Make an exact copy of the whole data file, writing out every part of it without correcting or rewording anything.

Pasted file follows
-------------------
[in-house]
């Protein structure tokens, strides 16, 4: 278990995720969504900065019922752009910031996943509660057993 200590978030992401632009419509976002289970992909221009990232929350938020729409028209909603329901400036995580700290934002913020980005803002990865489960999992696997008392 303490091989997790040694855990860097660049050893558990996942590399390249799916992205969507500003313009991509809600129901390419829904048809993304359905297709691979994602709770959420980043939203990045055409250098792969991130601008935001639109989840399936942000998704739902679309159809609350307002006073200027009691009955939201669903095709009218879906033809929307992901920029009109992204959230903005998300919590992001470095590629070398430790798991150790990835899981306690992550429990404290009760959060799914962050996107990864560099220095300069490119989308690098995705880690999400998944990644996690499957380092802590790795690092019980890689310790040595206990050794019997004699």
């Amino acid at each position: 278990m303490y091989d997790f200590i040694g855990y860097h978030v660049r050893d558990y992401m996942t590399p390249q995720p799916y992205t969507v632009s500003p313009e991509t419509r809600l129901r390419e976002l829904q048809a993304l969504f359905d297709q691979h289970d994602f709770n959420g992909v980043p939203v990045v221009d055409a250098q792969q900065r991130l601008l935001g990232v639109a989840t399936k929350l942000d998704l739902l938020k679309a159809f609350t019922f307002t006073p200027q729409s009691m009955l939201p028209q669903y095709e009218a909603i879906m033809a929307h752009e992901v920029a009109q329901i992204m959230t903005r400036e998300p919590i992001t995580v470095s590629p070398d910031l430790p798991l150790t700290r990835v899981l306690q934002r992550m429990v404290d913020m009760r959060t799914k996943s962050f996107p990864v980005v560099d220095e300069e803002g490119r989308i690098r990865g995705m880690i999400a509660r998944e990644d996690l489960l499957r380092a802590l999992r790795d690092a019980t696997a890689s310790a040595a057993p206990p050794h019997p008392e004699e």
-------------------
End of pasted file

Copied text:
[in-house]
């Protein structure tokens, strides 16, 4: 278990995720969504900065019922752009910031996943509660057993 200590978030992401632009419509976002289970992909221009990232929350938020729409028209909603329901400036995580700290934002913020980005803002990865489960999992696997008392 303490091989997790040694855990860097660049050893558990996942590399390249799916992205969507500003313009991509809600129901390419829904048809993304359905297709691979994602709770959420980043939203990045055409250098792969991130601008935001639109989840399936942000998704739902679309159809609350307002006073200027009691009955939201669903095709009218879906033809929307992901920029009109992204959230903005998300919590992001470095590629070398430790798991150790990835899981306690992550429990404290009760959060799914962050996107990864560099220095300069490119989308690098995705880690999400998944990644996690499957380092802590790795690092019980890689310790040595206990050794019997004699």
């Amino acid at each position: 278990m303490y091989d997790f200590i040694g855990y860097h978030v660049r050893d558990y992401m996942t590399p390249q995720p799916y992205t969507v632009s500003p313009e991509t419509r809600l129901r390419e976002l829904q048809a993304l969504f359905d297709q691979h289970d994602f709770n959420g992909v980043p939203v990045v221009d055409a250098q792969q900065r991130l601008l935001g990232v639109a989840t399936k929350l942000d998704l739902l938020k679309a159809f609350t019922f307002t006073p200027q729409s009691m009955l939201p028209q669903y095709e009218a909603i879906m033809a929307h752009e992901v920029a009109q329901i992204m959230t903005r400036e998300p919590i992001t995580v470095s590629p070398d910031l430790p798991l150790t700290r990835v899981l306690q934002r992550m429990v404290d913020m009760r959060t799914k996943s962050f996107p990864v980005v560099d220095e300069e803002g490119r989308i690098r990865g995705m880690i999400a509660r998944e990644d996690l489960l499957r380092a802590l999992r790795d690092a019980t696997a890689s310790a040595a057993p206990p050794h019997p008392e004699e």